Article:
Monday, August 26, 2013

Accuity V4.1 Working Well; Safety First!

I went on my third ride last night (fit file here) with zero dropouts, but there is one spike for some reason I’ve yet to determine. The Garmin connect link is here for those who are interested. To do is check the calibration. To get to a minimum viable product I need to finish the enclosure and auto shutdown when not pedalling for a few minutes. 150 hours of life (estimated) doesn’t seem that long when it spends 22 hours a day not in use.

I made a video tonight explaining how pedal based power meters such as Garmin Vector and Look Power Pedal work. It also explains how Resonant String Gauges for the Swedish Adrenaline indiegogo project likely work (here). The video is still uploading, and it’s fairly basic whiteboard video. It’ll be here later tonight. Direct link / post tomorrow.

I want to apologize for taking video in an unsafe manner for Accuity V4.1’s first ride. Please don’t do the same. It was stupid and reckless endangering myself unnecessarily. If you must take video buy a cheap camera mount or a GoPro. I ordered a mount today to take some video. It’s cheap from China but I suspect it’ll do the job.


  1. Looking good. There's a handful of not-ridulously-high-but-still-wrong power spikes in there too, which all appear to happen when the left leg is [apparently] producing 100% of the power:

    Note the faint dots (individual records) at the top of that chart (left leg 100%), whereas there aren't any on bottom after 200W.

  2. I think this is the same anomaly I was seeing while riding. I'm still trying to determine if it's from the first partial or the first full rotation, but always after I stopped pedalling for a little big. I noticed it always skewed left and then gave a buggy result. I'm working on detecting when rotation has stopped and resetting the reading of the ADC until it detects rotation again.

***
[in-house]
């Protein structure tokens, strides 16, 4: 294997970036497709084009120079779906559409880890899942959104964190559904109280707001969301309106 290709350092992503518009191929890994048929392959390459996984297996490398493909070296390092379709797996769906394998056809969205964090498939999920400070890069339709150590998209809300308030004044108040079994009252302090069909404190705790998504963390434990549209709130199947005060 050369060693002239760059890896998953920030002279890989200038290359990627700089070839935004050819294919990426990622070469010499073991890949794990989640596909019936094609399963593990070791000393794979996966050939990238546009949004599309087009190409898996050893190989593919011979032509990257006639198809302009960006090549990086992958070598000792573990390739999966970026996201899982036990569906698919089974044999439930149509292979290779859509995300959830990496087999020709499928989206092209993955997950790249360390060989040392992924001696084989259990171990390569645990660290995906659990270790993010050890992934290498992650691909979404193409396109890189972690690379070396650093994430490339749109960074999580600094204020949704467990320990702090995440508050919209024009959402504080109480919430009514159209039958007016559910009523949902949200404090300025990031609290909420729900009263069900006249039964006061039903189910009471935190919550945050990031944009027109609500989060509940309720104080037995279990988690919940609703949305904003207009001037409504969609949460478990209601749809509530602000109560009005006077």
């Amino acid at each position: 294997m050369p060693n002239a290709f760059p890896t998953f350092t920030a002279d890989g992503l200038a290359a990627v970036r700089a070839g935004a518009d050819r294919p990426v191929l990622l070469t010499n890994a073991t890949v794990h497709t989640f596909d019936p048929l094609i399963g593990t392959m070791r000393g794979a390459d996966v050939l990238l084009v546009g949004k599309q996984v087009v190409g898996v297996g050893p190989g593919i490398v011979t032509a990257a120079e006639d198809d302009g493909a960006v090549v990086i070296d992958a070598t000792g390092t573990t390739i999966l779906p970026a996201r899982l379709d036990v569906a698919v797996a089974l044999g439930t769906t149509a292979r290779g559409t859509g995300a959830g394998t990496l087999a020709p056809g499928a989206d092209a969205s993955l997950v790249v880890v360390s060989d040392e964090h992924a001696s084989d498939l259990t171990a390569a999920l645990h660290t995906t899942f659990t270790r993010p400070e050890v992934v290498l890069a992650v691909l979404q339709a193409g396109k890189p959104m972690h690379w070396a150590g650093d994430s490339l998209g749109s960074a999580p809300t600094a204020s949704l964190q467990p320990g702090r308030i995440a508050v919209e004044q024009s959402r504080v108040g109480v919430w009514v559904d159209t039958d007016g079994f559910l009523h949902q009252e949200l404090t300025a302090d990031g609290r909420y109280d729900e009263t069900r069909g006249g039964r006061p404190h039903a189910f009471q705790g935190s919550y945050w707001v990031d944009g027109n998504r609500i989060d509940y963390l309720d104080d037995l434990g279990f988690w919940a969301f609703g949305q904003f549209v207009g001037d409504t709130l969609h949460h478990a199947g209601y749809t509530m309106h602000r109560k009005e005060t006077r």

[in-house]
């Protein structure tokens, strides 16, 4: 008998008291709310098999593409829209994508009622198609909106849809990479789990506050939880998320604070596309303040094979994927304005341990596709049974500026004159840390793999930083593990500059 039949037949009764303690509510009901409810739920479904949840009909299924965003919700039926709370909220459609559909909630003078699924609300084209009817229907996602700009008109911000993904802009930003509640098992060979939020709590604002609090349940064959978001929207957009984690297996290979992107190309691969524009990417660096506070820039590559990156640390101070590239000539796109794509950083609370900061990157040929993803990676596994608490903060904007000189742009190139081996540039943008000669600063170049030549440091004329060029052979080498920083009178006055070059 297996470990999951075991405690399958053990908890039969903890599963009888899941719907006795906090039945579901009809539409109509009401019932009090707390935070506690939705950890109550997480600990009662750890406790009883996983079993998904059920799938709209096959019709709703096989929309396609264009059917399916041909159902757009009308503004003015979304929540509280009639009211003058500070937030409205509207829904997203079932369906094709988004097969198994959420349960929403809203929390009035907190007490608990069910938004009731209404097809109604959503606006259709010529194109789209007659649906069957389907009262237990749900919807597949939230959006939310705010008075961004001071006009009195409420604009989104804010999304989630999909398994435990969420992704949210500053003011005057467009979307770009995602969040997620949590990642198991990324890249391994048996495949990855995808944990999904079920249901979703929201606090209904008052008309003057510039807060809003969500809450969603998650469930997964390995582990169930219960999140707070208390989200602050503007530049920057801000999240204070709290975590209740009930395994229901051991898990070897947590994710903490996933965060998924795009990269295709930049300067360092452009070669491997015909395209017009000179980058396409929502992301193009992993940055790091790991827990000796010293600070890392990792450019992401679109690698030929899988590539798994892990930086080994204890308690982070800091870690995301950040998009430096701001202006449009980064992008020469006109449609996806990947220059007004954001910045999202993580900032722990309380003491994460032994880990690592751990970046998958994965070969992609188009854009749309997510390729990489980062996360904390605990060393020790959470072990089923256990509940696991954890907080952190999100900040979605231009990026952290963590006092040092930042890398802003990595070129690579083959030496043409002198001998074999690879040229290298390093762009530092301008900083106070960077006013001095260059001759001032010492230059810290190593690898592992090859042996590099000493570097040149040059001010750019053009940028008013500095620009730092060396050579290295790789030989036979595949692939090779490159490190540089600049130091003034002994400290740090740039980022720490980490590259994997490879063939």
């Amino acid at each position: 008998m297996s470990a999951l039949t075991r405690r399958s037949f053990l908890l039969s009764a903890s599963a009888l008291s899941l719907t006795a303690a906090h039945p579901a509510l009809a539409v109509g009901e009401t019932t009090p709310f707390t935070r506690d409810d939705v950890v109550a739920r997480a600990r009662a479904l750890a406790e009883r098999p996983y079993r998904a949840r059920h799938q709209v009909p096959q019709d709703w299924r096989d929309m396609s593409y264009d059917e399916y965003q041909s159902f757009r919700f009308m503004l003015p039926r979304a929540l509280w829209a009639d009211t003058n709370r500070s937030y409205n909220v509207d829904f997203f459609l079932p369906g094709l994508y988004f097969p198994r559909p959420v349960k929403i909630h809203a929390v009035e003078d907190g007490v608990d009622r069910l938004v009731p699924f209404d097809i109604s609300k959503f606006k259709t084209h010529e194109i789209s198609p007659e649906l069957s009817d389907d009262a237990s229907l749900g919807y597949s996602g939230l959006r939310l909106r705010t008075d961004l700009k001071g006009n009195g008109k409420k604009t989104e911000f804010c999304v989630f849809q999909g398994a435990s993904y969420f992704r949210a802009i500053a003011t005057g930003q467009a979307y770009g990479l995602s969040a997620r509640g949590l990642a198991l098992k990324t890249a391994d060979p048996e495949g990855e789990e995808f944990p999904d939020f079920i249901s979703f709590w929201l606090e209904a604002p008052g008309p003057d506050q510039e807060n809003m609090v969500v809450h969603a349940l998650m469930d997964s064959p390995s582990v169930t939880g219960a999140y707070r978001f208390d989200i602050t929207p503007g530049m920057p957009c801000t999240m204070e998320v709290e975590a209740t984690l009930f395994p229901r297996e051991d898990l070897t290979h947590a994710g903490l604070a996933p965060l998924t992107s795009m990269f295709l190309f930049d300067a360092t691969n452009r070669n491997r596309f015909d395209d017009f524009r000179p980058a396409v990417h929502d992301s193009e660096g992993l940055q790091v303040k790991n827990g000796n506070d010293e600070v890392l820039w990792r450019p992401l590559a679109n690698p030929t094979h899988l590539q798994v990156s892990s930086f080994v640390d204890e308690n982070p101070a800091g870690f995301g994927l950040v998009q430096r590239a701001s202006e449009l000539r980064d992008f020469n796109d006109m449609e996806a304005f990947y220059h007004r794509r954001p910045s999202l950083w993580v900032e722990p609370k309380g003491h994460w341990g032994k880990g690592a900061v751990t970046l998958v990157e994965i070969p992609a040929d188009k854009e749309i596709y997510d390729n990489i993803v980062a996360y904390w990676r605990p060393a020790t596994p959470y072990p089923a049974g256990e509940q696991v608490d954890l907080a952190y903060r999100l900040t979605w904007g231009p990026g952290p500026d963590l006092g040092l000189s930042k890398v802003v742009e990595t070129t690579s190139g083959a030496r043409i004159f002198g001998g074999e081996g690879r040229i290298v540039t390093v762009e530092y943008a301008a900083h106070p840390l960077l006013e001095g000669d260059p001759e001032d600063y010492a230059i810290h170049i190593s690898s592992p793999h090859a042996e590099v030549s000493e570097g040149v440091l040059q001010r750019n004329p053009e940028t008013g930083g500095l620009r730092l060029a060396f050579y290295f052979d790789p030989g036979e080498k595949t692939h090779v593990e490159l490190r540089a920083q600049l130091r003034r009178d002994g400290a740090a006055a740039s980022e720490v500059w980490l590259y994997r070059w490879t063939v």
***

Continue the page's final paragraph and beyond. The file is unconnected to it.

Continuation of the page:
3. Thanks for the video regarding the pedal power meter strain measuring designs.
    From the video I can see the need to measure the moment and the offset. But I'm not sure I understand how the second set of gauges measures that moment/couple (Maybe I need to watch the video again). Are the second set of gauges located at the very end of the pedal spindle and therefore more sensitive to the couple and less sensitive to spindle bending moment? Or is it more to do with how the gauges are orientated on the spindle surface and gauge orientation is optimised to detect twisting rather then bending?

    1. I haven't done an official post about the video yet. There is some accompanying diagrams that I'll include in that.

      It's more about how they are oriented. When you bend a beam the strain on the top and bottom is related to the bending moment. If you apply a moment at the end it's constant throughout. So if you use a differential setup it doesn't matter the location of the force or if there is a moment applied, it rejects both of it.

      Constant moment = constant strain, so they are both offset.

      If the force is applied after the two gauges, they both increase proportional to one another. So with 1 Newton of force at 1cm from the second gauge you might read 40 and 20 microstrain. Move it to 2cm and it goes up to 80 and 60 microstrain. Electrically they can be setup to subtract from one another giving the slope. So in each instance you read only 20 microstrain. Applying a bending moment is similar, it's rejected as well.

      I'll try and do a better job explaining it when I write up the accompanying blog post.